The fairy or witch who curses the princess does so, in most retellings, because she is insulted that she did not receive an invitation to the celebration of the baby’s birth while the other fairies did. In more recent retellings, there is some attempt at justifying the reason for this exclusion. The Grimm Brothers wrote that the King chose to invite 12 out of the 12 “Wise Women” in the kingdom because “he had only twelve golden plates for them to eat out of.” Charles Perrault writes that for the baby’s christening “all the fairies that could be found in the realm (they numbered seven in all) were invited to be godmothers to the little princess,” but then during the ceremony an aged fairy enters, “whom no one had thought to invite—the reason being that for more than fifty years she had never quitted the tower in which she lives, and the people had supposed her to be dead or bewitched.” Disney’s adaptation of Sleeping Beauty implies Maleficent was not invited because she was evil and in their latest movie release, Maleficent has a dark history with the king. In each of these cases, the exclusion that the uninvited guest experiences implies she does not belong at the celebration of new life and new family.



Deemed unfit to join the family celebration, the dark fairy/witch is excluded from having a domestic relationship with the rest of the kingdom. So it makes sense that she chooses a spindle to carry out her curse: Not only is it a symbol of the domestic identity of women, but it also represents a tradition of disempowerment that is passed down from mother to daughter through the simple act of storytelling. Repeated tales of passive women who fulfill their gender roles provide no real value to women who wish for a life other than the domestic. Instead, these women are marked as abject and deemed unfit to join society due to their non-normativity. With this frame of mind, we can see that the fairy/witch is actually cursing the princess for her inclusion in the domestic space with the item that is used in reference to the domesticated woman.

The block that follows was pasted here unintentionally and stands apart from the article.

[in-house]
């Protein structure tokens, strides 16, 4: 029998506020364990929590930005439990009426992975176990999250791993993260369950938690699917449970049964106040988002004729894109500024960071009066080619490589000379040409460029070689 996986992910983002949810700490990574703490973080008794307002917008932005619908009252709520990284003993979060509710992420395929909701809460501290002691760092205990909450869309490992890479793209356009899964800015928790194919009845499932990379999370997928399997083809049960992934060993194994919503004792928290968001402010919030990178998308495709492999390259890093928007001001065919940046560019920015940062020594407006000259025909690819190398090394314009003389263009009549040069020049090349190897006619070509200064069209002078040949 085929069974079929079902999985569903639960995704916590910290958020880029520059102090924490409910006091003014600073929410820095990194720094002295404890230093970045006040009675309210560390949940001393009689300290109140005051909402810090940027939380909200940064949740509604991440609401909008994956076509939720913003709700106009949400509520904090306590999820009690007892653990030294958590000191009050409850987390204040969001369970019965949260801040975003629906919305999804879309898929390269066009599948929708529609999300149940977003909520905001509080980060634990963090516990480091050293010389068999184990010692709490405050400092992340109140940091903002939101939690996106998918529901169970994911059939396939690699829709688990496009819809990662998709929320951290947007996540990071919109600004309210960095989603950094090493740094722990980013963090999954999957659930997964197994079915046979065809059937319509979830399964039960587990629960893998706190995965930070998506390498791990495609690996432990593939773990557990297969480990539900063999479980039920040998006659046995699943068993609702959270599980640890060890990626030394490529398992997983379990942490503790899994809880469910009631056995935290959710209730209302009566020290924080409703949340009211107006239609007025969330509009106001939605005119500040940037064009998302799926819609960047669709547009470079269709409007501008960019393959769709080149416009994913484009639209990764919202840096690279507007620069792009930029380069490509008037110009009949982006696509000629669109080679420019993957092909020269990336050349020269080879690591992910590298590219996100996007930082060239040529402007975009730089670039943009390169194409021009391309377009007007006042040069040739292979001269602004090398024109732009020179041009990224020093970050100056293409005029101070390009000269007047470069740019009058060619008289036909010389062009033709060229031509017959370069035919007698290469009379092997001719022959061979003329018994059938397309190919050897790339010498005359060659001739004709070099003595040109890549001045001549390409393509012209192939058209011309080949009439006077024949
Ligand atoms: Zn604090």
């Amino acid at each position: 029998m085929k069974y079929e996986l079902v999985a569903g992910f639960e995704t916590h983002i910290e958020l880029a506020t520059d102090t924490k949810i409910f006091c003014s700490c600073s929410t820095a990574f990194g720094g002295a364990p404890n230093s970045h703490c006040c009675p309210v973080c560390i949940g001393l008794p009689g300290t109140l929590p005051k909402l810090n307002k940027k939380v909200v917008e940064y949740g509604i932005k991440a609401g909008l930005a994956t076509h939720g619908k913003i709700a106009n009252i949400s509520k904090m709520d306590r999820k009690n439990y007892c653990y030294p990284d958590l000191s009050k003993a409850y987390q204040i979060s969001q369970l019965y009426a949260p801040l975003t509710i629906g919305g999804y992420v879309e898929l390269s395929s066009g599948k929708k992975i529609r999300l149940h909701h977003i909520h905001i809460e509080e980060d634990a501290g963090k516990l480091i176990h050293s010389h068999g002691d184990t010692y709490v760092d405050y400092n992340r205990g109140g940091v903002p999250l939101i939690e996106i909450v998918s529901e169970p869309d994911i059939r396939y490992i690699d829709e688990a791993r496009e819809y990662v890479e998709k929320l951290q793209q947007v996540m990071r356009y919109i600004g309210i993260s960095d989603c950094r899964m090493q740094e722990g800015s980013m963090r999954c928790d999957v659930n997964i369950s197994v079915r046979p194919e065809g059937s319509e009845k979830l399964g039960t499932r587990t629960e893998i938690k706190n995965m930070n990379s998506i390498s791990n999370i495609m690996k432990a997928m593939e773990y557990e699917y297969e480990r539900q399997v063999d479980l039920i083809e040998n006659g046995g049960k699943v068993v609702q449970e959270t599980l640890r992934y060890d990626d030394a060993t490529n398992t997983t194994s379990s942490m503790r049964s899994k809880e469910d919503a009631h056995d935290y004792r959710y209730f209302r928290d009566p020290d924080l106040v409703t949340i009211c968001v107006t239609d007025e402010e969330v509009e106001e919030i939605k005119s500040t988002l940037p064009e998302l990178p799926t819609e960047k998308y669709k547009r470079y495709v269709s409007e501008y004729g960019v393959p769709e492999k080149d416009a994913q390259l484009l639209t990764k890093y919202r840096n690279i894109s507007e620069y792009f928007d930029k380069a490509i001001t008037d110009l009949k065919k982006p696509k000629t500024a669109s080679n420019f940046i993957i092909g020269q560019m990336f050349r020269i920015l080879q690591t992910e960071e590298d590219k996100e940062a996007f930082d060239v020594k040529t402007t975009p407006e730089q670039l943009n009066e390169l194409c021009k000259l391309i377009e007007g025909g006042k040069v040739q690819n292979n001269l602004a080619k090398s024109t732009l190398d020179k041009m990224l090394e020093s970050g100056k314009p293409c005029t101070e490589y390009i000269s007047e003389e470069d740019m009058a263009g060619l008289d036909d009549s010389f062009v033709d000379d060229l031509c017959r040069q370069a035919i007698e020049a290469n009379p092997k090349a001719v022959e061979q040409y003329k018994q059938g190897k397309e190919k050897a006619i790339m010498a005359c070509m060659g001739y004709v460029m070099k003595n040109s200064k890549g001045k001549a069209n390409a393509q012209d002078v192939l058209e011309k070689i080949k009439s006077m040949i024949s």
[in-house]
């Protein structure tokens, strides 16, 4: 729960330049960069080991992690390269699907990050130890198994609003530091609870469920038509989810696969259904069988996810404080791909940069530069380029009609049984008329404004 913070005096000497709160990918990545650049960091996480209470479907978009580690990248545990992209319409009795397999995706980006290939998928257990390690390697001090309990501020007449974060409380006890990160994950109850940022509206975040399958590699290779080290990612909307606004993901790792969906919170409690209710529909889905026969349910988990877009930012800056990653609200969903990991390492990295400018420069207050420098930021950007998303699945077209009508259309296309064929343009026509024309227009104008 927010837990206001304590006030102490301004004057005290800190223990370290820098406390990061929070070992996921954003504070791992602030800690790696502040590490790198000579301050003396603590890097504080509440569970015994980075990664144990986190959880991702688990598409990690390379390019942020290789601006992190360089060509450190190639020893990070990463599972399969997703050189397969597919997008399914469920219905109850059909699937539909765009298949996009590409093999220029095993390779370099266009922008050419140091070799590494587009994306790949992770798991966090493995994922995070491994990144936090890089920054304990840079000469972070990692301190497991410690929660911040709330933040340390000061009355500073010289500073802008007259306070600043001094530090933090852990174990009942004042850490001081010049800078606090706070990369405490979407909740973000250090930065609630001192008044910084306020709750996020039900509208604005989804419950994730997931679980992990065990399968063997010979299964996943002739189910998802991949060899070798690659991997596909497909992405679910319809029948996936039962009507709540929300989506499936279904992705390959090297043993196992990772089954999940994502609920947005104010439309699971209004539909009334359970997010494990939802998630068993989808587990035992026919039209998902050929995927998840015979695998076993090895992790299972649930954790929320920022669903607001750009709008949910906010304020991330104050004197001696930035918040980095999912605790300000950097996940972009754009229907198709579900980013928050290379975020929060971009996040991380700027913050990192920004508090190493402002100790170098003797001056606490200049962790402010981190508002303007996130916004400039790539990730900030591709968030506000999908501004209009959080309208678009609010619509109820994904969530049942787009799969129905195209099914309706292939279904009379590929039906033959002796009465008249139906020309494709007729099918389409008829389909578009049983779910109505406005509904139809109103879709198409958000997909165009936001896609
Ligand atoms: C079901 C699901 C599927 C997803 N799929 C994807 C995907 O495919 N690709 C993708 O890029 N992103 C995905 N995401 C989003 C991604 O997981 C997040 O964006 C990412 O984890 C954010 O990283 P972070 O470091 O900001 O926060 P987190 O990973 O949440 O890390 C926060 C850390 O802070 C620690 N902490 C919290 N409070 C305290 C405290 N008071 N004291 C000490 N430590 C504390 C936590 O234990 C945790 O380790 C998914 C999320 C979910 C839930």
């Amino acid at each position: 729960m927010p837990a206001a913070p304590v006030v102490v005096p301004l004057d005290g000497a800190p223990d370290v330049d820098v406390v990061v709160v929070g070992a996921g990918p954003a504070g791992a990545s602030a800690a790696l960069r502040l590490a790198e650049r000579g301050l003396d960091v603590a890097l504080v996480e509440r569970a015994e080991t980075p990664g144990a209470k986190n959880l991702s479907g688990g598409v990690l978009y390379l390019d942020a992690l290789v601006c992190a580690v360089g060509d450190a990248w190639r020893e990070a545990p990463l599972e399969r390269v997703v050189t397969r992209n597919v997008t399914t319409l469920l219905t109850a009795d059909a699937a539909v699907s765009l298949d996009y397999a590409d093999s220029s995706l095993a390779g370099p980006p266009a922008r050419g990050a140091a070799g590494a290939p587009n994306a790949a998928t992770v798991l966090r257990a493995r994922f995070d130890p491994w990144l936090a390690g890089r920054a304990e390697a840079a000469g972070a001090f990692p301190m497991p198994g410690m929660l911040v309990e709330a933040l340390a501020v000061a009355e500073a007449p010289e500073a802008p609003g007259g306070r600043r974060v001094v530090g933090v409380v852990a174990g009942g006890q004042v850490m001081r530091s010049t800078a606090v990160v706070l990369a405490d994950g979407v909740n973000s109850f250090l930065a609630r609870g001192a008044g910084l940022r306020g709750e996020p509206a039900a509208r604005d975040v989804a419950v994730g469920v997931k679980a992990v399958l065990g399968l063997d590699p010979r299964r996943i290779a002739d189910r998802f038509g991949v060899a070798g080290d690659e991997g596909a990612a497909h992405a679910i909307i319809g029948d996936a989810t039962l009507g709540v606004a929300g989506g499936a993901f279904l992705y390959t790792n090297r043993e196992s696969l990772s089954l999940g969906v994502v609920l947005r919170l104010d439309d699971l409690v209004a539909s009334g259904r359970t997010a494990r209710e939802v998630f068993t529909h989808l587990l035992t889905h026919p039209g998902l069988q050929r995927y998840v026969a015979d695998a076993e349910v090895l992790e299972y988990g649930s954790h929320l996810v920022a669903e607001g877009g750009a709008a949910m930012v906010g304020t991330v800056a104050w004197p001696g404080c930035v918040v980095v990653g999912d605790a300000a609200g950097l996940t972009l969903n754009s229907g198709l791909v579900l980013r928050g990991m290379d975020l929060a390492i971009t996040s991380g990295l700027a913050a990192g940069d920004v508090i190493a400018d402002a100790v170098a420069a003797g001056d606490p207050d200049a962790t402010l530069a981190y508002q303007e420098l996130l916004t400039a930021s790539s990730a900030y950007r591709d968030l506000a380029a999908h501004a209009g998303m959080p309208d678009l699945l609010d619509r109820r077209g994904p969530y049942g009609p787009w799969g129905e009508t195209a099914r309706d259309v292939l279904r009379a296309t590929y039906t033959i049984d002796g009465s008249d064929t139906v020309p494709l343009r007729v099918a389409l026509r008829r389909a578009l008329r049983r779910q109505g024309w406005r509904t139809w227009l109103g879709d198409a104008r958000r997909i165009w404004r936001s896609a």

Friday, March 20, 2015

Call for Papers and Awards Accepting Submissions Now



Here’s another look at some future conference proposals that can include topics regard the study of Children’s Literature:


      Reflections on Revenge: an International Conference on the Culture and Politics of Vengeance
-       Dates: 2/3/4 September 2015
-       Location: University of Leicester
-       Topic Highlights: “What motivates revenge, what course does it run, and what is it’s impact on individuals, societies and global history… this interdisciplinary conference will ask who seeks revenge and why, how it is done, how it is justified, how it is represented, how it feels to get revenge or be on the receiving end. This includes revenge starting with the smallest workplace slights, through family disputes and lynch mobs, to political violence, war and terrorism.”
-       Instructions: Please submit a 250 word abstract via email to revenge@le.ac.uk by April 2nd, 2015.